Some boards, Montanye adds, will impose an assessment before a project beings, use funds from a line of credit to do the work, then leave the assessment in place until the loan is paid off. Others impose a long-term assessment, use the reserve fund to do the work, then leave the assessment in place until the reserve fund is replenished. If the reserve is replenished before the assessment expires, the board can always terminate the assessment.
Refinancing: take more than you need
“If you can refinance the underlying mortgage without any prepayment penalty,” Paparo says, “you may be able to raise the extra cash without increasing maintenance because interest rates are so low. On the other hand, the interest rates may be substantially higher for the next refinancing of the mortgage, and shareholders will have to pay that higher interest on the window money.”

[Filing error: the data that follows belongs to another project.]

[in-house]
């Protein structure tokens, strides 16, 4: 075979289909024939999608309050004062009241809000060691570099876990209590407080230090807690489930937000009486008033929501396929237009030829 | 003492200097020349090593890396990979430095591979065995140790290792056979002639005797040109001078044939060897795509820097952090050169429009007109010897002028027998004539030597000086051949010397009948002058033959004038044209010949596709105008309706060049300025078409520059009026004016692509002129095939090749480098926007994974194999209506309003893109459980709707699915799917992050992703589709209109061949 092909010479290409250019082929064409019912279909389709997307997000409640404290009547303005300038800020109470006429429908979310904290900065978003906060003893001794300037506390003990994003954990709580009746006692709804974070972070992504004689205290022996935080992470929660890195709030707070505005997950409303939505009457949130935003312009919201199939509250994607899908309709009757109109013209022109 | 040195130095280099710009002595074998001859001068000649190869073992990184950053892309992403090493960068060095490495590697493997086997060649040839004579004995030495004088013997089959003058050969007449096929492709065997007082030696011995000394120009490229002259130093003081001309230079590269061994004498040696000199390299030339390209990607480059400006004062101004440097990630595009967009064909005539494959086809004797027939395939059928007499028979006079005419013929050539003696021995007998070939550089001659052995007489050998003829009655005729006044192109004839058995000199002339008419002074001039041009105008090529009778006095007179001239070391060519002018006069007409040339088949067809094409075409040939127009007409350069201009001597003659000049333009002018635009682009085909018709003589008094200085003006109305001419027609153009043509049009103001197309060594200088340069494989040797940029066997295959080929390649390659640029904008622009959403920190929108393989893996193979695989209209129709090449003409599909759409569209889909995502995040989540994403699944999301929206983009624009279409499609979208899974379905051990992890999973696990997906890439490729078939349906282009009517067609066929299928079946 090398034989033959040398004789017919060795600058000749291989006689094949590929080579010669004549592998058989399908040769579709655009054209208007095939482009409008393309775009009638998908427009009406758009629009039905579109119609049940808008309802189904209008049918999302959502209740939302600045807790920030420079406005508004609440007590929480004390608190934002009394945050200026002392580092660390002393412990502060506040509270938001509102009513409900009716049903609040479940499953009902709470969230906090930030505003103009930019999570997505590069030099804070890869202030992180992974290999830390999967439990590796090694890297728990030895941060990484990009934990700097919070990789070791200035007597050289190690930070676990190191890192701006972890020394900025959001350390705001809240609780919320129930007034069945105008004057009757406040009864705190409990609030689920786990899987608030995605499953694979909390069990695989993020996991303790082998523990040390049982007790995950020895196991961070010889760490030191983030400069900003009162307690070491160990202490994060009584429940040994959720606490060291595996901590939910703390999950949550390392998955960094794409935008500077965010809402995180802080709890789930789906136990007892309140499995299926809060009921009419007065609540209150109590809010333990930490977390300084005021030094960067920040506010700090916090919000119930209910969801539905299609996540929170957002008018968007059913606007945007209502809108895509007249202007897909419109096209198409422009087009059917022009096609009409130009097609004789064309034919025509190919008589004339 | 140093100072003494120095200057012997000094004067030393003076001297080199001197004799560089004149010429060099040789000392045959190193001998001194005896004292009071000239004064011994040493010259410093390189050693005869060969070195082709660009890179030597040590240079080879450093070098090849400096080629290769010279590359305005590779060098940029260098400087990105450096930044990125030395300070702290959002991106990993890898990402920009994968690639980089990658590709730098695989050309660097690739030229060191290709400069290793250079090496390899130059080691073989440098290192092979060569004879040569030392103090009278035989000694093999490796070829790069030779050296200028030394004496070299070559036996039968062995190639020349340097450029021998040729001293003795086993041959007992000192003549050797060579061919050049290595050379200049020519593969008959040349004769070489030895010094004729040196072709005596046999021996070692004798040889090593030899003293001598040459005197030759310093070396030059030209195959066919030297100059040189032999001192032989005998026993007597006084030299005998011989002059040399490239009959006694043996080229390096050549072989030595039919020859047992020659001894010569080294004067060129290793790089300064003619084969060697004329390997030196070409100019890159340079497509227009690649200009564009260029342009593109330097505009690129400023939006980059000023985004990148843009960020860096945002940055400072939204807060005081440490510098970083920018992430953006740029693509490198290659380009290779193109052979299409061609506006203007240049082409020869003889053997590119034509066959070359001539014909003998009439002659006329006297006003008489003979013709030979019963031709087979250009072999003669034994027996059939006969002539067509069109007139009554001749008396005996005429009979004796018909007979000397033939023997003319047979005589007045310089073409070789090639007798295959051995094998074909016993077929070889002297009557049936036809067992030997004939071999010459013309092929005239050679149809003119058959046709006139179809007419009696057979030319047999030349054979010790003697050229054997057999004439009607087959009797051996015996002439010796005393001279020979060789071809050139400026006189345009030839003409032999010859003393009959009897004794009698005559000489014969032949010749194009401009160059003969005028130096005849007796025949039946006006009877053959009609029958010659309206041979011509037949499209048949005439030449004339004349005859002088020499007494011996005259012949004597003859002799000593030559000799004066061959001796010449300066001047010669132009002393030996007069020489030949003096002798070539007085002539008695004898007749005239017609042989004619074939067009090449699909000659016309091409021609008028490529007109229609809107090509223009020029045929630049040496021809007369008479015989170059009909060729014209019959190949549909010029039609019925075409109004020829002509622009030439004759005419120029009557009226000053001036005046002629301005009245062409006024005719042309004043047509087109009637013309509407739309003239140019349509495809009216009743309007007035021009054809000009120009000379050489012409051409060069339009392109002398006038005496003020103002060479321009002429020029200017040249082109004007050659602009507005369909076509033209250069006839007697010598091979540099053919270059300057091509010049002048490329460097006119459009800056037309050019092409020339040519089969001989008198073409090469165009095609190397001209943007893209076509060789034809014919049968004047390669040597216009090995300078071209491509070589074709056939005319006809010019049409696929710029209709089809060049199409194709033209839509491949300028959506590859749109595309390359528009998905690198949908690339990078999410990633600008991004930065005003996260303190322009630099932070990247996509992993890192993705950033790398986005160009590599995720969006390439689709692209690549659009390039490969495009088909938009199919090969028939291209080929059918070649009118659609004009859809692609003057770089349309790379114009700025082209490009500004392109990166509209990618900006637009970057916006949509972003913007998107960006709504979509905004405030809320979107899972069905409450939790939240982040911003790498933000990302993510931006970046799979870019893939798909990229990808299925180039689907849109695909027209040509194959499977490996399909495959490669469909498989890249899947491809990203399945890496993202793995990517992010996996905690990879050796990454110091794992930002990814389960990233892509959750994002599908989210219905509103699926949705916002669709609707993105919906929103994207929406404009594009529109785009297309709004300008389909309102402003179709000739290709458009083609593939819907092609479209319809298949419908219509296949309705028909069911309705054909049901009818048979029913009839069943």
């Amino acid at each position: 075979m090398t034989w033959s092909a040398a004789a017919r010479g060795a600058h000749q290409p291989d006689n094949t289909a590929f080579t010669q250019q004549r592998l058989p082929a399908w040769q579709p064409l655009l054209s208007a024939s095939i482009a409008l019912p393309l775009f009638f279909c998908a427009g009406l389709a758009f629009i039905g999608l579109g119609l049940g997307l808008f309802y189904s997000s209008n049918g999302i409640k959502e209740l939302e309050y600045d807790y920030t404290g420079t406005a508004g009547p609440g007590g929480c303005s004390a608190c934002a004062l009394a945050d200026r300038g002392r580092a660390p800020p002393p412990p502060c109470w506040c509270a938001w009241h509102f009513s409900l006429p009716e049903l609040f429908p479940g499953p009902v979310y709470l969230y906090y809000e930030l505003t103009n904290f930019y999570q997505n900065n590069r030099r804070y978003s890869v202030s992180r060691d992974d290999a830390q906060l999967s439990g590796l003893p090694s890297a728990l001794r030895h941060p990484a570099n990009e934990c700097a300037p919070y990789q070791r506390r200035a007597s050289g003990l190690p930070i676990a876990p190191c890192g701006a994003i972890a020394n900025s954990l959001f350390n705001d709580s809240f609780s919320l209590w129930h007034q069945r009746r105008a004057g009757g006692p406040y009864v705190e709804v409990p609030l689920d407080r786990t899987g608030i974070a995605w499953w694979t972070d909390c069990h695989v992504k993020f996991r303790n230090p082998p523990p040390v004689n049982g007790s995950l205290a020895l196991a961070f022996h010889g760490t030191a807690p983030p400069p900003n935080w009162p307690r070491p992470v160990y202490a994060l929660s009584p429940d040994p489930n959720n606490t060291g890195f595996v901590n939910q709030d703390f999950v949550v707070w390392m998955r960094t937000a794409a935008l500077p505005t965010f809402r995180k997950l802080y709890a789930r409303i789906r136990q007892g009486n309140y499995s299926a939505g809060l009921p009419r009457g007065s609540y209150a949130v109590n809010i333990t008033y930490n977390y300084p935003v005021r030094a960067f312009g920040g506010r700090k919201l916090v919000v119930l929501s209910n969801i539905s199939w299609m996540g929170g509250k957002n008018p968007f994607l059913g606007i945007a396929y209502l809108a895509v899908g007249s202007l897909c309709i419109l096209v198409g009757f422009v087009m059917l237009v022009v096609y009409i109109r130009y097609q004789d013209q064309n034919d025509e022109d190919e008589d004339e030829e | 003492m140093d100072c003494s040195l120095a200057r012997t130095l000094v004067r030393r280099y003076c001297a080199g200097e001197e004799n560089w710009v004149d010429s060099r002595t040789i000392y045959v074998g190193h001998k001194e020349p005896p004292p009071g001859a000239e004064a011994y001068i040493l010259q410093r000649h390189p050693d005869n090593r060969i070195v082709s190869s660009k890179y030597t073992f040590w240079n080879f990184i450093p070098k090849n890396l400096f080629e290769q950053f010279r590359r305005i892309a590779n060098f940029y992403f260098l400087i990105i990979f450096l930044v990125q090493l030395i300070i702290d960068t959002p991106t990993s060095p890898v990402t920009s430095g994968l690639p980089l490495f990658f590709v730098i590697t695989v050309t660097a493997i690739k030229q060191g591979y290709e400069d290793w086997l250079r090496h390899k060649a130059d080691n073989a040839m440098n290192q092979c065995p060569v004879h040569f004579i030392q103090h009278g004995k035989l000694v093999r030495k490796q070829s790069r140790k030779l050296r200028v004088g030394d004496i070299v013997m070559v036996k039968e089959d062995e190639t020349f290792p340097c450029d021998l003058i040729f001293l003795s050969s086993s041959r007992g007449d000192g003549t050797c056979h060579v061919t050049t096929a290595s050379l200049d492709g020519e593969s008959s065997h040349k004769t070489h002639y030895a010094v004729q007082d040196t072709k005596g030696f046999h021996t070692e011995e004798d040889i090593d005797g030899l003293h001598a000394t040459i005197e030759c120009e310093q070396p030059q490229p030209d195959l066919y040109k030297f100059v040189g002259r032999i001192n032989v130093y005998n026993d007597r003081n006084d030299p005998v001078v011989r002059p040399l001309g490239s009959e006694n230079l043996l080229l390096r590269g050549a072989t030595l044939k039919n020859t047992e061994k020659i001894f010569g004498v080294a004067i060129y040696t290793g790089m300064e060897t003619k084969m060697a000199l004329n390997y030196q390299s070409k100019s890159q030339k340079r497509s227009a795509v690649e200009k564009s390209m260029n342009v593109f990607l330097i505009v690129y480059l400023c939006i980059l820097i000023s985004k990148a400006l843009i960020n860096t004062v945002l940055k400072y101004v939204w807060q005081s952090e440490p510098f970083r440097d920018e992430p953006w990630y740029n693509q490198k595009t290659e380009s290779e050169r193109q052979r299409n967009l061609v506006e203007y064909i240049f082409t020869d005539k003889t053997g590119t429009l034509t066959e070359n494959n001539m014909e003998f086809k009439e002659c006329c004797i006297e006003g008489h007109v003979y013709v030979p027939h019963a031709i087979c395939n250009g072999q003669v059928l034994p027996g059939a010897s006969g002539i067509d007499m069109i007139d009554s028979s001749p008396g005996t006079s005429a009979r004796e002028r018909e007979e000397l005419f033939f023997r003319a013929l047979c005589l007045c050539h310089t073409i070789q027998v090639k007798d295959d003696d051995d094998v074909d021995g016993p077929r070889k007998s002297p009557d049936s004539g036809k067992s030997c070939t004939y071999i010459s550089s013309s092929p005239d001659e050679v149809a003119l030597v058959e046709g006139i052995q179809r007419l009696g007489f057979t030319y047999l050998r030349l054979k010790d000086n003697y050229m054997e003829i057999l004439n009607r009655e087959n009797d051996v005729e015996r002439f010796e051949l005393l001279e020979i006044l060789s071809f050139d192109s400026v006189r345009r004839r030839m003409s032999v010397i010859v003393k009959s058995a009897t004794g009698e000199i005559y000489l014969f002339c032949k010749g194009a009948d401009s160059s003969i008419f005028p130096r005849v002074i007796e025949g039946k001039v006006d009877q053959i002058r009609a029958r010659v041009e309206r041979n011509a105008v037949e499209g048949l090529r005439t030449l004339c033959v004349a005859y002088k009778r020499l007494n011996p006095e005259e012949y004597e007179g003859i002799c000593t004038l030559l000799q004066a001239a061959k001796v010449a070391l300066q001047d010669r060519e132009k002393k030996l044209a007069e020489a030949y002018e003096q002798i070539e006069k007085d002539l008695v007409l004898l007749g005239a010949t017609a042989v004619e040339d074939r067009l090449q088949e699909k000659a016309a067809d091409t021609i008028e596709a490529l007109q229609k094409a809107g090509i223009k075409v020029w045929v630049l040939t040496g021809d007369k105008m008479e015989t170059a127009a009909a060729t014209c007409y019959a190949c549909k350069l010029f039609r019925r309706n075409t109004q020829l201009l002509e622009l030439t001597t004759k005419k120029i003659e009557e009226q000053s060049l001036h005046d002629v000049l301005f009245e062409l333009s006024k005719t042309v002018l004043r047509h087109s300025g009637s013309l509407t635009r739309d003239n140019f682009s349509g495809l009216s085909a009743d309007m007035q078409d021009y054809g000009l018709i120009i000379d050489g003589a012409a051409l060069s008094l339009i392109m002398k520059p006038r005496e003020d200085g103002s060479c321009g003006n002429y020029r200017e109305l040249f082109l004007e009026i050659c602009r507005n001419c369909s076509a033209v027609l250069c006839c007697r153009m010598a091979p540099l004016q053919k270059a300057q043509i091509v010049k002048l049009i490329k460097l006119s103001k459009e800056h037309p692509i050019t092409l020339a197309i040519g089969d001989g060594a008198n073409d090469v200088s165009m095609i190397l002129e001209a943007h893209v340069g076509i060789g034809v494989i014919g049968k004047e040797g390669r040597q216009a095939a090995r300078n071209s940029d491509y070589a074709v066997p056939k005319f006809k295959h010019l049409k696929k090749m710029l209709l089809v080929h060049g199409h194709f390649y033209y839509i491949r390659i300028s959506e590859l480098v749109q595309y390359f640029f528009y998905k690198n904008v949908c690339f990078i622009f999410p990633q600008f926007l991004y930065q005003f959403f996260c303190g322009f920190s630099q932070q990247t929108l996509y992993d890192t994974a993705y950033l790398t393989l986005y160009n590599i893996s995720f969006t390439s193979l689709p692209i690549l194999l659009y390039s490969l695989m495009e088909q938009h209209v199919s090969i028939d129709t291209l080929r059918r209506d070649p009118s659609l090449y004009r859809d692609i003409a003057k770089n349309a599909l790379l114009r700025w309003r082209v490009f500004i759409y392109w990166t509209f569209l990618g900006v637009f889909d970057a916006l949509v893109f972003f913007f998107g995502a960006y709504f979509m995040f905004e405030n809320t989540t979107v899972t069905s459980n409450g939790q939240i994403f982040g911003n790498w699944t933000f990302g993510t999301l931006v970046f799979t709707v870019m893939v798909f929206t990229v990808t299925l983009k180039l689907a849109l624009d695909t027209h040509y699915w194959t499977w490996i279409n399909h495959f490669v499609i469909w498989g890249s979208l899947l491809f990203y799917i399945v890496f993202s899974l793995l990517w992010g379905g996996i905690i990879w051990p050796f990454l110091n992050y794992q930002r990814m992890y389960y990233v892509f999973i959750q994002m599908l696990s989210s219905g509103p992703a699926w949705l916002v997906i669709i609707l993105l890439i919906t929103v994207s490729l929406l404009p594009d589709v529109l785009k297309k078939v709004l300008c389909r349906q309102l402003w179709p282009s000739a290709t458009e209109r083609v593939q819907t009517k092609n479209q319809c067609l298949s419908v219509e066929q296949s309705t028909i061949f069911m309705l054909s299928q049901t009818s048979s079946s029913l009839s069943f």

“If you can afford to bring in some extra cash, that’s optimal,” adds Kob of Key Real Estate. “If you can afford to take out, say, an extra $1 million – and pay off the loan without raising maintenance – you’ll have a reserve for future projects. Older buildings have problems with plumbing and façades. But, remember, that money’s not free. It might make better fiscal sense to take out a line of credit so that if they have future projects, they will have the funds.”